Day At The Track
Search Results
1 to 3 of 3
1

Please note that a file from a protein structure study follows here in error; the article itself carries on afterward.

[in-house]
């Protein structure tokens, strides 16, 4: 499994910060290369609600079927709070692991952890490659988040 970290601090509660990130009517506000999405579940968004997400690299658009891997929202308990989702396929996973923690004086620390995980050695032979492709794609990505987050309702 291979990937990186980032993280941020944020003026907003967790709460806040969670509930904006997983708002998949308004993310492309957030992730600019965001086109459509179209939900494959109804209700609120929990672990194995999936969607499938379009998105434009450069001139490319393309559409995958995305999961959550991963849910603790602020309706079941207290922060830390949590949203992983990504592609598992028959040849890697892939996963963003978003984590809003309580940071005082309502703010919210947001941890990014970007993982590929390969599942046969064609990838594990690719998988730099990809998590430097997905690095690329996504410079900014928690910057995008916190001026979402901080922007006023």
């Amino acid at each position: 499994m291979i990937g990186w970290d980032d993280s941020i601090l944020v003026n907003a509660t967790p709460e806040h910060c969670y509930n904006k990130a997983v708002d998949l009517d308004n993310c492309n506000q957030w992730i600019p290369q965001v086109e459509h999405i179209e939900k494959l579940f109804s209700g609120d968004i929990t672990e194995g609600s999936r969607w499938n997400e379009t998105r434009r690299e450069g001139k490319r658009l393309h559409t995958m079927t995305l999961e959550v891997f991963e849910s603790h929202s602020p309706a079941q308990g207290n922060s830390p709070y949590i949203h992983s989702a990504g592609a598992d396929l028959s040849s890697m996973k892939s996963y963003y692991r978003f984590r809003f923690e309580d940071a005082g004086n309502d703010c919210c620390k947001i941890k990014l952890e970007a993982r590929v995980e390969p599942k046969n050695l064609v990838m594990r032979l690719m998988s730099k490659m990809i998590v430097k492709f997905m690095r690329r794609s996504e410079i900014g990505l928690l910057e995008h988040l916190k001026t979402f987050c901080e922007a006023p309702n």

Harness racing world champion Ted Demmler says he will always cherish a special few hours he spent talking and laughing with former fellow reinsman Gavin Lang. Lang, 61, an icon of the sport, lost his battle to a rare form of cancer on Friday. "It was just wonderful - I was there for a couple of hours and we spoke about a lot of things and had some laughs along the way," Demmler said. "I got a big surprise because when I turned up at the hospital Andrew Peace, who was also a brilliant driver in his day was visiting as well," he said. "And anyone who knows Andrew will know he can be the life of the party. We all just had the most special time together." All three are Victorian Harness Racing Hall of Fame inductees: Demmler in 2011, Lang in 2013 and Peace, a son of legendary horseman Ron "Tubby" Peace, in 2015. Demmler and Peace said during their driving days, Lang "very seldom put a foot wrong". "I drove against both Gavin and Andrew but I seemed to be the number two driver for some of the big stables. I got called upon when the main men got outed or were interstate!" Demmler said. "Gavin was just a super guy and the smartest driver I'd ever seen. We got on very well, but I'm pleased to say that I don't think I was ever on the receiving end of one of Gavin's 'headshakes' when you displeased him!" Andrew Peace was also prominent during the Vin Knight-dominated era of the 1980s but gave the sport away and got employed at Melbourne Airport. A lineup of stars contested the 1990 Horsham Driver’s Championship.  From left to right, Andrew Peace, the late Vin Knight, Gavin Lang, Gaita Pullicino, Lance Justice, Brian Gath, John Justice, Ted Demmler, and Geoff Webster (Greg Matthews Photograph) Demmler hasn't driven for 15 years since being seriously injured in a sickening race fall at Warragul, but was a driving world champion in Europe and an eight time Victorian Drivers' premiership winner, as well as five-time leading Australian driver. He was the first Australian reinsman to land 3000 wins. "I suppose I enjoyed some time at the top levels of the sport, but in saying that, I never classed myself in the same league as Gavin," Demmler said. "He was just a professional - I always held WA's Phil Coulson in the very top bracket, but I'd also put Gavin up there as well," he said. "I can't image life without Gavin, and I've been crying ever since that visit. It can be a cruel world that we live in at times, but Gavin left a legacy that will last forever in our sport.: There will never be another Gavin Lang. Harnesslink sends condolences to Gavin's wife Meagan and daughters Danielle and Courtney.   Terry Gange NewsAlert PR Mildura